Letters from St. Petersburg

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Allen & Unwin, 2004 - Art - 287 pages
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With its shimmering palaces and decaying mansions, enchanted forests and basements full of Soviet art, the history of St. Petersburg comes alive in this memoir of one art devotee's journey to reveal the strength and wonder behind Russia's crumbling facades. These writings reflect the author's experiences in the artistic landscapes she inhabits, from the eerie beauty of Dostoevski's streets on a white night to stories of struggling artists and dignified intellectuals eking out existences in claustrophobic studio apartments. A compelling immersion into the Russia of today, this travel narrative shows St. Petersberg to be a city of ghosts and illusions where past and present and reality and fiction are inextricably fused.

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Letters from St. Petersburg

User Review  - Not Available - Book Verdict

St. Petersburg is a city filled with huge contradictions,a place where gracious palaces, world art, and elegant 19th-century buildings vie with Stalin-era derelict apartments, poor utilities, and ... Read full review

LibraryThing Review

User Review  - Morena - LibraryThing

Very interesting, in a disturbing kind of way. Hammond definately has a flair for the dramatic, and describes the substandard living conditions of many in St. Petersburg well. Read full review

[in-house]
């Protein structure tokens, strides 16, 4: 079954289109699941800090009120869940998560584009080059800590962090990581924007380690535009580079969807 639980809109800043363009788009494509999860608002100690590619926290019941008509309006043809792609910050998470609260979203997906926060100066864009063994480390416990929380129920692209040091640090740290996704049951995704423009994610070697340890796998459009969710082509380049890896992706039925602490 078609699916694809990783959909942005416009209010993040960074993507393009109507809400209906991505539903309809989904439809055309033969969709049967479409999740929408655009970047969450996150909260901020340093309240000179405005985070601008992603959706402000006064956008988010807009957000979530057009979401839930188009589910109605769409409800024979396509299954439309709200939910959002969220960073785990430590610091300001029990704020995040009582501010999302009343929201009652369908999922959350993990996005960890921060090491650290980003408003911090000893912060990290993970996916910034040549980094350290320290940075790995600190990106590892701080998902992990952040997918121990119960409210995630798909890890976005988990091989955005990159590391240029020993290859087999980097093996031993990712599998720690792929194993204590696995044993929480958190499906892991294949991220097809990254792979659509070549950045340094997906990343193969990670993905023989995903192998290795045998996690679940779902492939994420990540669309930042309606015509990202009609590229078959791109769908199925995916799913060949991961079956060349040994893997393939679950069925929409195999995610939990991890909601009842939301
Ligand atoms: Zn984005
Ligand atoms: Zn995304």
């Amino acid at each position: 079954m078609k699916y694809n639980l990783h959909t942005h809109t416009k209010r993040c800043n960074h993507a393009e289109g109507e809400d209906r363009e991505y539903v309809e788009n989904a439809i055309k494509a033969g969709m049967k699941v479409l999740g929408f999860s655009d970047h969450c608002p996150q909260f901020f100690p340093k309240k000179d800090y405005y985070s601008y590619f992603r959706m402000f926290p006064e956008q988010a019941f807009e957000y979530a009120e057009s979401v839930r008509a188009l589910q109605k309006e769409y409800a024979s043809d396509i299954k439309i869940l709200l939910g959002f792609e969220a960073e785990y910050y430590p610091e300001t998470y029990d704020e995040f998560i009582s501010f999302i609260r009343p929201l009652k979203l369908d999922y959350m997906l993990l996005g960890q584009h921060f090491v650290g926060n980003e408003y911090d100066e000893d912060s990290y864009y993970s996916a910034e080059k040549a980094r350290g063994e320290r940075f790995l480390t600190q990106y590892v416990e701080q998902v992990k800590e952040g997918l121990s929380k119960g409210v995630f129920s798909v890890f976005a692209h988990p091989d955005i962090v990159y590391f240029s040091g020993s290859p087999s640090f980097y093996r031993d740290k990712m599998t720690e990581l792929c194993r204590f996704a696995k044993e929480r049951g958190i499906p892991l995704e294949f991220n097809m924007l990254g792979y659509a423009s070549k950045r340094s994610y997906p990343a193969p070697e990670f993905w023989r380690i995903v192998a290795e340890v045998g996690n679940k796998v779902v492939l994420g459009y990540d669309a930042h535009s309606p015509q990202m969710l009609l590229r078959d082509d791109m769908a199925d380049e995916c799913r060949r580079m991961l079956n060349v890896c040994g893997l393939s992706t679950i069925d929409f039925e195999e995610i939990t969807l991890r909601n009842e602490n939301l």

Hell and its prospects
The enchanted forest V
Letter from St Petersburg
Man with a video camera
Museum of my dreams i
Raskolnikov on a white night
Palace of illusions
New world
Forbidden City M
Petrozavodsk post
Siberian wolf

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Popular passages

Page 105 - ... encounter of an umbrella and a sewing machine on a dissecting table.
Page 140 - After a moment, during which the tension in the air could have been cut with a knife, the leader barked some command to his warriors.
Page 45 - I put my hand over his mouth to shut him up and suddenly I realized that he'd stopped breathing and was quite limp.
Page 114 - Peter died unexpectedly in 1725, at the age of fifty-three, from complications resulting from a chill after he dived into the icy sea to rescue some sailors whose boat had capsized.
Page 8 - I'd decided it was time for me to leave, but I didn't want to go back to Melbourne yet. Carlotta suggested "Why don't you go to the other end of the world. Go to Russia.

About the author (2004)

Victoria Hammond is the author of A Century of Australian Women Artists and Completing the Picture: Women Artists and the Heidelberg Era. She is a former director of the Shepparton Art Gallery and guest curator at the National Gallery of Victoria where she curated numerous national exhibitions.

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